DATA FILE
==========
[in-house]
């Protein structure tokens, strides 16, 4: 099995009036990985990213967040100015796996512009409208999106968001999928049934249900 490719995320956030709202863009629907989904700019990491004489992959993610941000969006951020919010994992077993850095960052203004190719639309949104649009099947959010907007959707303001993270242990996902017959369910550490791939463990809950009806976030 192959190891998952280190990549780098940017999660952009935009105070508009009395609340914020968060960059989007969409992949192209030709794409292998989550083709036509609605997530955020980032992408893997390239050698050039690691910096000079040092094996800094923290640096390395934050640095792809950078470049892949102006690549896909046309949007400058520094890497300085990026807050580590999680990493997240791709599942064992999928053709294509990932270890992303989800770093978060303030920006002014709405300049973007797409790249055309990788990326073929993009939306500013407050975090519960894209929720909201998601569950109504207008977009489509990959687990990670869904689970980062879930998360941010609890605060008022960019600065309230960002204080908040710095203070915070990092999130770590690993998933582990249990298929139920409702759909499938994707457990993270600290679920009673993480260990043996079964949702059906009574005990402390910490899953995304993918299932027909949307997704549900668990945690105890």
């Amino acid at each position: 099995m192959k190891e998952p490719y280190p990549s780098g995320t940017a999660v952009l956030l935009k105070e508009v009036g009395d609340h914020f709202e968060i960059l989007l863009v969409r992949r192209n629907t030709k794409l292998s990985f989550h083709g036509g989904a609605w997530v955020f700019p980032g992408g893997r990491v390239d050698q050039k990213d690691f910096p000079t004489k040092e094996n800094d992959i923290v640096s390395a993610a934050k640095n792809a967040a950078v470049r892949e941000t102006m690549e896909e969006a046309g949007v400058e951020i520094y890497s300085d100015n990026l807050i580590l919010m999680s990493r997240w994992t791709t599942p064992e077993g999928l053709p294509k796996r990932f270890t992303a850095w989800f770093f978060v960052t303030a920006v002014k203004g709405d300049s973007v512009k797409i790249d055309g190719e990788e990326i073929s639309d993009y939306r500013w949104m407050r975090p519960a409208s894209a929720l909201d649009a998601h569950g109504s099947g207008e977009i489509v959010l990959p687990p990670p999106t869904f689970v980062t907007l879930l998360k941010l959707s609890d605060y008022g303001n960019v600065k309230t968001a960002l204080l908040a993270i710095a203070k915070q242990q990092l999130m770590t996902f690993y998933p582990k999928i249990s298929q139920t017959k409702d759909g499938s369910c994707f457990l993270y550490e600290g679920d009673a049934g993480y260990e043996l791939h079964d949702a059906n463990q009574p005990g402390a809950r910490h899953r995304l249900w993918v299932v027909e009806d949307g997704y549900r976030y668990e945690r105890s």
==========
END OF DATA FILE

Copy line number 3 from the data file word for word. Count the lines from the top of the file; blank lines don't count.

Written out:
């Amino acid at each position: 099995m192959k190891e998952p490719y280190p990549s780098g995320t940017a999660v952009l956030l935009k105070e508009v009036g009395d609340h914020f709202e968060i960059l989007l863009v969409r992949r192209n629907t030709k794409l292998s990985f989550h083709g036509g989904a609605w997530v955020f700019p980032g992408g893997r990491v390239d050698q050039k990213d690691f910096p000079t004489k040092e094996n800094d992959i923290v640096s390395a993610a934050k640095n792809a967040a950078v470049r892949e941000t102006m690549e896909e969006a046309g949007v400058e951020i520094y890497s300085d100015n990026l807050i580590l919010m999680s990493r997240w994992t791709t599942p064992e077993g999928l053709p294509k796996r990932f270890t992303a850095w989800f770093f978060v960052t303030a920006v002014k203004g709405d300049s973007v512009k797409i790249d055309g190719e990788e990326i073929s639309d993009y939306r500013w949104m407050r975090p519960a409208s894209a929720l909201d649009a998601h569950g109504s099947g207008e977009i489509v959010l990959p687990p990670p999106t869904f689970v980062t907007l879930l998360k941010l959707s609890d605060y008022g303001n960019v600065k309230t968001a960002l204080l908040a993270i710095a203070k915070q242990q990092l999130m770590t996902f690993y998933p582990k999928i249990s298929q139920t017959k409702d759909g499938s369910c994707f457990l993270y550490e600290g679920d009673a049934g993480y260990e043996l791939h079964d949702a059906n463990q009574p005990g402390a809950r910490h899953r995304l249900w993918v299932v027909e009806d949307g997704y549900r976030y668990e945690r105890s």